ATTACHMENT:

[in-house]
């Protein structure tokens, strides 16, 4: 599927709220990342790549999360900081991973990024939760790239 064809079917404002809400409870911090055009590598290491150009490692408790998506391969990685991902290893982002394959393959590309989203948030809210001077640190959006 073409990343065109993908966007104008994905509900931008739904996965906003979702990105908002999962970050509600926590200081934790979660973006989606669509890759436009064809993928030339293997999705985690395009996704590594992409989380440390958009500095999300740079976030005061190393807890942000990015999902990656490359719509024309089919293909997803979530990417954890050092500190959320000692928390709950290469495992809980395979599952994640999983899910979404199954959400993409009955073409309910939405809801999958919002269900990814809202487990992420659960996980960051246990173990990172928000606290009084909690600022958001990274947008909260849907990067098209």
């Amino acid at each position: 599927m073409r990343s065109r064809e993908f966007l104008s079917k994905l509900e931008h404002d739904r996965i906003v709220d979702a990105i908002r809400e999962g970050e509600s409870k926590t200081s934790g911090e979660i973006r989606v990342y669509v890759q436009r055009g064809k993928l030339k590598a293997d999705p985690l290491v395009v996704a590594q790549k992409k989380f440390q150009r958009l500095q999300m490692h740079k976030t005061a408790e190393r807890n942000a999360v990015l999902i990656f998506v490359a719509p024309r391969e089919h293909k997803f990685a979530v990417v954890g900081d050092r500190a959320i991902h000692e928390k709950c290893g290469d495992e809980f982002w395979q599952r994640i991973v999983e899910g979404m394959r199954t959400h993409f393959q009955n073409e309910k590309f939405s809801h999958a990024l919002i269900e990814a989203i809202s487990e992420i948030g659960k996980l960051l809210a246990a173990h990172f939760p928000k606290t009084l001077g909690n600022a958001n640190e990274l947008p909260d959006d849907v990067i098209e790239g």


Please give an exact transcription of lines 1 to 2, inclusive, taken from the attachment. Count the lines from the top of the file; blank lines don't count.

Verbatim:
[in-house]
């Protein structure tokens, strides 16, 4: 599927709220990342790549999360900081991973990024939760790239 064809079917404002809400409870911090055009590598290491150009490692408790998506391969990685991902290893982002394959393959590309989203948030809210001077640190959006 073409990343065109993908966007104008994905509900931008739904996965906003979702990105908002999962970050509600926590200081934790979660973006989606669509890759436009064809993928030339293997999705985690395009996704590594992409989380440390958009500095999300740079976030005061190393807890942000990015999902990656490359719509024309089919293909997803979530990417954890050092500190959320000692928390709950290469495992809980395979599952994640999983899910979404199954959400993409009955073409309910939405809801999958919002269900990814809202487990992420659960996980960051246990173990990172928000606290009084909690600022958001990274947008909260849907990067098209």